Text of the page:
Taking the Pain out of Disaster Recovery

Hurricane Sandy may have caused billions of dollars in property damage, and will likely put many companies out of business in its wake, as major disasters usually do. But your business doesn’t have to partake in national headlines in order to experience disaster.

In fact, for more than 80% of businesses experiencing a major disaster this year, it will come in the form of technology mishaps. Even a simple power loss or minor theft can spell major problems for an unprepared small business. The cost of a single small event, such as the data loss associated with the theft of a company laptop, amounts on average to $50,000. By some estimates, 50% of small businesses that experience unexpected hardware failure will be out of business within one year.

Yet according to a global study by Regus last year, the percentage of companies with no form of disaster recovery plan remains around 43%–and the number among SMBs is higher.

Underlying this startling statistic is the reality that most small businesses simply don’t feel they have the time to devote to something as dauntingly complex as Disaster Recovery and Business Continuity. Traditionally, DR/BC has been the realm of big business, a complicated and expensive multi-step process involving consultants and lots of testing.

But new technology is changing that. For most small businesses, the disaster recovery plan can start with three straightforward items: Ensure employees know where to go and who to contact in the event of an office closing, update insurance policies, and maintain up-to-date, replicated, secure data backups.

Though it sounds complicated, the last step can be both the simplest, and the most important, step of all. Here is everything you need to know to take it in confidence:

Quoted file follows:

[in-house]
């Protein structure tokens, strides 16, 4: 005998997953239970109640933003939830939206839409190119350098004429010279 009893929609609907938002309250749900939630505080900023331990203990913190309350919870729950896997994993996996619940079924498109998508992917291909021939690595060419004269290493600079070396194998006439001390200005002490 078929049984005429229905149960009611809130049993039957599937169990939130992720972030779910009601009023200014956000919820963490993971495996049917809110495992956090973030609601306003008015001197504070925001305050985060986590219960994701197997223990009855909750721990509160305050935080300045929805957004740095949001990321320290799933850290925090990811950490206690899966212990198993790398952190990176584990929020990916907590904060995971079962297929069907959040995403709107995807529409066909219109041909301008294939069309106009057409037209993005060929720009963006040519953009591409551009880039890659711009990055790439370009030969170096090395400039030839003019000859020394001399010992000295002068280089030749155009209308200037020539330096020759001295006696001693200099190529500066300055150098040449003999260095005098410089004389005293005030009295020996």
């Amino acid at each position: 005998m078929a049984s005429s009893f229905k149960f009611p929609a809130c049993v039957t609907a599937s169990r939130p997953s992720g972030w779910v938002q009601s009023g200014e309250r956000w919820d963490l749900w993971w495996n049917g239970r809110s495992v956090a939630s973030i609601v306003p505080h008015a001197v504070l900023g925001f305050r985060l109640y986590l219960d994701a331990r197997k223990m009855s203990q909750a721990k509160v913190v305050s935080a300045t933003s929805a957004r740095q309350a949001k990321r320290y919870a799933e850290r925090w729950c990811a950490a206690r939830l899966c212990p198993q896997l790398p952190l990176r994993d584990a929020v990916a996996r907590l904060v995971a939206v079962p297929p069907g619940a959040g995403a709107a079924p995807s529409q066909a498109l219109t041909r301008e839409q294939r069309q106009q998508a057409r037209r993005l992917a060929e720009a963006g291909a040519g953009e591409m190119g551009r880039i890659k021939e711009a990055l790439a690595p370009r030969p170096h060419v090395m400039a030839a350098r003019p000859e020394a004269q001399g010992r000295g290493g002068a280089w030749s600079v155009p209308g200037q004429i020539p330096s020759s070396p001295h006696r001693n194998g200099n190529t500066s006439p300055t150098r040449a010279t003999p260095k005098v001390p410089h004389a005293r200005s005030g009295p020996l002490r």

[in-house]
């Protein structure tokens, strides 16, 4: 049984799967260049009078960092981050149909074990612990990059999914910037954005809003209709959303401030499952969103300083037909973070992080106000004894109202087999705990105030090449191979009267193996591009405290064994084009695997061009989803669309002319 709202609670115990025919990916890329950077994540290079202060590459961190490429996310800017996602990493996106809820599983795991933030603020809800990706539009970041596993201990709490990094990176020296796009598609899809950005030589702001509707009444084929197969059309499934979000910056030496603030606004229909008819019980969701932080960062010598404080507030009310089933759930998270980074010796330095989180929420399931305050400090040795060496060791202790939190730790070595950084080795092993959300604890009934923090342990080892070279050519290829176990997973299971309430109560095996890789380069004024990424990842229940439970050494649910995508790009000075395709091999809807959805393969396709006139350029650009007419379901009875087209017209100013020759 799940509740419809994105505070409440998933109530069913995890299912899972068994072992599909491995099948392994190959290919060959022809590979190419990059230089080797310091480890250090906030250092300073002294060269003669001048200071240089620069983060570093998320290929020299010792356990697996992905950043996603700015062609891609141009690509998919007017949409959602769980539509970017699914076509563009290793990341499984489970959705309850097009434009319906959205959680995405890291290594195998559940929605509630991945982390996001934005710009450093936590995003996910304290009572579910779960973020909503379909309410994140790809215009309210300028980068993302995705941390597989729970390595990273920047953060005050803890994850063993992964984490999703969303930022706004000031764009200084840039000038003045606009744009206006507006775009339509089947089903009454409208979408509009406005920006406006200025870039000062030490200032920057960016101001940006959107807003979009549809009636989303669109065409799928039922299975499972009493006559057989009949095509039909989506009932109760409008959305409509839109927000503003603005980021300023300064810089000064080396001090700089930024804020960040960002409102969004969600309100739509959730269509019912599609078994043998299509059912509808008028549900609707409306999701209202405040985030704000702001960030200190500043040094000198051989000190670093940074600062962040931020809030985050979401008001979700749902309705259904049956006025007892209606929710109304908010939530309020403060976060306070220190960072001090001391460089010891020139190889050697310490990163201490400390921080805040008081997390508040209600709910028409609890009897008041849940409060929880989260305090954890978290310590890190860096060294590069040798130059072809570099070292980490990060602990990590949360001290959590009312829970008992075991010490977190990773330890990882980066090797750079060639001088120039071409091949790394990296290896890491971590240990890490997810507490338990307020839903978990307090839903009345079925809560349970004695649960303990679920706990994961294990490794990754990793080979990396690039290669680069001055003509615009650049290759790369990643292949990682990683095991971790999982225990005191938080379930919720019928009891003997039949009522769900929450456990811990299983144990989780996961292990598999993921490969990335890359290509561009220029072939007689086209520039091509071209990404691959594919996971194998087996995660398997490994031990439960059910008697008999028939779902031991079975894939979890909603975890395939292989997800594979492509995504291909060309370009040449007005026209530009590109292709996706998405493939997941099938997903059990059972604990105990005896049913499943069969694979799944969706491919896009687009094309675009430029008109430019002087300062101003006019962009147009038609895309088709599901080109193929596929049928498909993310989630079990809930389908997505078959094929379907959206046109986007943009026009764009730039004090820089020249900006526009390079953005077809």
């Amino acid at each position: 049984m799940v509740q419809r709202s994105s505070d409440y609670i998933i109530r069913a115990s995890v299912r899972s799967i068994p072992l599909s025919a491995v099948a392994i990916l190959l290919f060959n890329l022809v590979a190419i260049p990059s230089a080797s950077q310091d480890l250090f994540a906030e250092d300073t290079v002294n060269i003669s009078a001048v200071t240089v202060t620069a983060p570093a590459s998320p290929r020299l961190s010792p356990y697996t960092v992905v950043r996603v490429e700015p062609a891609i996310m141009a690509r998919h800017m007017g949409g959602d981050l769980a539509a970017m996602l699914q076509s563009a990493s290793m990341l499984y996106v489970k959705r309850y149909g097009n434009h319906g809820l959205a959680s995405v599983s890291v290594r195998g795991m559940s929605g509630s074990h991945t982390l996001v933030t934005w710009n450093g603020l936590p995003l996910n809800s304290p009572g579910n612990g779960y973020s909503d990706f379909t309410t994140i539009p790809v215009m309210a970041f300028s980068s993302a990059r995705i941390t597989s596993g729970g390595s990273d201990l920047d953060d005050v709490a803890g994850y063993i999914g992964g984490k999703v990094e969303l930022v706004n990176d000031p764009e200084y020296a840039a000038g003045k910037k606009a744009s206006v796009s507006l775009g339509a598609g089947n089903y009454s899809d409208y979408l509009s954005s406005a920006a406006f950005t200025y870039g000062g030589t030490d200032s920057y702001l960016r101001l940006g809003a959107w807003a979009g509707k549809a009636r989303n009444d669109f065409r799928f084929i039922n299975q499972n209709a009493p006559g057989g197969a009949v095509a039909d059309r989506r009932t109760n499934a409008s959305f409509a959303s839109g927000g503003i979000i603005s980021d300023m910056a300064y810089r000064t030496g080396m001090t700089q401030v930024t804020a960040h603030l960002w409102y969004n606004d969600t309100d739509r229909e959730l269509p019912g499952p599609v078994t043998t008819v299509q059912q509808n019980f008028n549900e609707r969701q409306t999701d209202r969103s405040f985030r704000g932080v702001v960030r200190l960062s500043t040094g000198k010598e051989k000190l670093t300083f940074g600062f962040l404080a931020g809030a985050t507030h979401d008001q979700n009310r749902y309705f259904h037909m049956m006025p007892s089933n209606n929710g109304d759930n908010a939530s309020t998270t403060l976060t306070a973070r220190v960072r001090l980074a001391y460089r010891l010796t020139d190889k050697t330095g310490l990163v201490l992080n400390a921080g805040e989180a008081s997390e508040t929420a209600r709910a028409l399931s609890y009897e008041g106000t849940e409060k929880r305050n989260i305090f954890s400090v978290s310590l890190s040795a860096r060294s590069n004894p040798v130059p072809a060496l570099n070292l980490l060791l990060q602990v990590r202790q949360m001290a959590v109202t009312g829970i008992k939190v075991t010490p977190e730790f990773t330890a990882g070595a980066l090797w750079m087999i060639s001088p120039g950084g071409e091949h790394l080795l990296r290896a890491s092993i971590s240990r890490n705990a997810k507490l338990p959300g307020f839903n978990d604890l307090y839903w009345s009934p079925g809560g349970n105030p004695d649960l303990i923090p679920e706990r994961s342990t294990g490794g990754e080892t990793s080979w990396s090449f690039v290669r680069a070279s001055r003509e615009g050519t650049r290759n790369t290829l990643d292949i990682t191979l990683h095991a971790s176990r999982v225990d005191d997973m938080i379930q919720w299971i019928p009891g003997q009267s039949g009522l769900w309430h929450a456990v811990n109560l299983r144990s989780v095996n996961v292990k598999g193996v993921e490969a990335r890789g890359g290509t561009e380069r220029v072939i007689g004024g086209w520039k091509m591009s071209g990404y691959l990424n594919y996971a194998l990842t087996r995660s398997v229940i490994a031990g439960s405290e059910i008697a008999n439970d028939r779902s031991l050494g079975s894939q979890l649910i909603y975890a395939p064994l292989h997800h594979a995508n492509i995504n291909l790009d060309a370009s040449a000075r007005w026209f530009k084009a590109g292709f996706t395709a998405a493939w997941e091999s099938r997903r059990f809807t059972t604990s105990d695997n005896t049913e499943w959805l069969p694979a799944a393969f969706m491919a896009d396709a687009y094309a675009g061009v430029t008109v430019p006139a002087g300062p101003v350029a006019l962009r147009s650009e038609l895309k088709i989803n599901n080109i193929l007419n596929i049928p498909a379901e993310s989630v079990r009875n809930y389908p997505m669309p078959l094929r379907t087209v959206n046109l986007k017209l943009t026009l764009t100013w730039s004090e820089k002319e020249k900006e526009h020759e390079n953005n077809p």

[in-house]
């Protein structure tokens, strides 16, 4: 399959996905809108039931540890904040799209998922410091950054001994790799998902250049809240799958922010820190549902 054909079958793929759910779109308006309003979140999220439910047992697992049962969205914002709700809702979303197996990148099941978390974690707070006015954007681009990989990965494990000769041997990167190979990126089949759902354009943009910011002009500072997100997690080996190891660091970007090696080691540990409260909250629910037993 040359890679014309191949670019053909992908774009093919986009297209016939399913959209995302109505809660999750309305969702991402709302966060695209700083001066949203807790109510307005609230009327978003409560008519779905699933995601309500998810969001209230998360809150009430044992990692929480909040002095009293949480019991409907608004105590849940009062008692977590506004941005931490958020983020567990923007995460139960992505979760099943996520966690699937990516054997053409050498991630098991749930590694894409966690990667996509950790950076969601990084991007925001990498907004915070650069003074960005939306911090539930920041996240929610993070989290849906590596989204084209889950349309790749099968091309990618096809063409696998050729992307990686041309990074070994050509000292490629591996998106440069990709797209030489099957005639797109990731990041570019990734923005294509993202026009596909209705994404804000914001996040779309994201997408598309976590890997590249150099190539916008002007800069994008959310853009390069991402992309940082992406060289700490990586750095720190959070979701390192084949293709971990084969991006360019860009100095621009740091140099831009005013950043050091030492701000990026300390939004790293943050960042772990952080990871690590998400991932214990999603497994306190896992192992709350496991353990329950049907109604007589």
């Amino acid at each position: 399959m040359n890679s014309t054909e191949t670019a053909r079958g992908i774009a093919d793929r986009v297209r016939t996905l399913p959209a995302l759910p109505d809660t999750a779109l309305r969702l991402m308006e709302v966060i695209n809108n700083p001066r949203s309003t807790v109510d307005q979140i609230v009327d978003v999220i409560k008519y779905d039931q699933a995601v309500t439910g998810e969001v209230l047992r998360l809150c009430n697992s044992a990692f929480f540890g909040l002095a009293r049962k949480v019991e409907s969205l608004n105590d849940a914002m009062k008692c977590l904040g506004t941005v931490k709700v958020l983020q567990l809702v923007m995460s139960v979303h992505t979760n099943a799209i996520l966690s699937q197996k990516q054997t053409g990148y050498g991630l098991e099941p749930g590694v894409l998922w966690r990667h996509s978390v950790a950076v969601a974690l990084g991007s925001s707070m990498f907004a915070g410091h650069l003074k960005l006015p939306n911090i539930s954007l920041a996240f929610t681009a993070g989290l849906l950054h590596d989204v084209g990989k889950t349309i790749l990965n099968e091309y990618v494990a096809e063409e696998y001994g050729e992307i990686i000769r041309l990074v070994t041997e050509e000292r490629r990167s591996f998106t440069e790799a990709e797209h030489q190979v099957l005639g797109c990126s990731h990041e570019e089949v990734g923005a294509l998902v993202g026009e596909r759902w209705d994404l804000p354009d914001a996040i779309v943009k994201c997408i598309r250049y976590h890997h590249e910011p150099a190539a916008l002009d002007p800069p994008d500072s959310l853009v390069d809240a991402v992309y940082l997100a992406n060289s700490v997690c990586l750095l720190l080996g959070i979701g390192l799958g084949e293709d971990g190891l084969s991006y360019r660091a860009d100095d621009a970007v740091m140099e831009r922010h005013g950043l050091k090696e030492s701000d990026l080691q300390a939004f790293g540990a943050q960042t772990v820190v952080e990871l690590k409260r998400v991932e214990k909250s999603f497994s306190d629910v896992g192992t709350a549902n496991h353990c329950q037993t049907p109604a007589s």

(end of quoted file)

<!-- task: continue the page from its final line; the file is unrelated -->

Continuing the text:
1. Plan Now. Don’t wait until disaster strikes, or you have a new budget and a free weekend, to get started. You can’t afford not to make the investment.
  2. Identify Your Critical Data. Knowing what you have and what you need is critical to ensuring you can access it when you need it. Critical data includes everything you use on a daily basis—employee and customer contacts, financial documents, data files—as well as everything you are required by law to keep and everything you might need later. Don’t forget logo and design files, past customer contacts, and email archives.
  3. Choose a Backup Option. Secure Cloud-based solutions are an ideal choice for most SMBs, easier, more intuitive, and more secure than ever before. But know what to look for in a provider. We’ve created a handy guide at right to get you off on the right foot.

If you’re among the 43% who came into 2012 with no disaster recovery plan in place, commit to starting 2013 with confidence in your ability to recover. Because it doesn’t take a hurricane to make a disaster.


Choosing Your Backup Provider

Not all are created equal. Be sure yours meets these criteria, and be confident your company is truly protected.

  1. Multiple offsite replications in at least three distinct geographical regions. This ensures that even if power goes down for you and the rest of your region, your data will be secure and ready to recover as soon as the lights come back on.
  2. Near real-time backups. Current technology makes it easier than ever to ensure you never lose so much as 20 minutes worth of new data.
  3. 24/7 support. Agile data recovery is only possible if you can get help when you need it, because disaster doesn’t limit itself to standard business hours.
  4. Intuitive restoration. A good backup system will allow you to restore your data quickly and simply without technical assistance.
  5. Flexible restoration. Data that comes back in a jumbled mess can cost almost as much to recover as data that doesn’t come back at all. Choose a solution that allows for recovery of files, folders, partitions, mailboxes and messages, databases, and tables.
  6. Secure, encrypted, compressed formats.  If a server is compromised by malware or hackers, it’s important that your data not be readable to thieves.
  7. On-Site virtual server. While not strictly necessary, having an on-site version of your back-up can mean getting your business up and running significantly faster. Off-site recovery, depending on vendor, can take several days, while on-site recovery usually requires less than a couple of hours.

Posted on: 11.20.12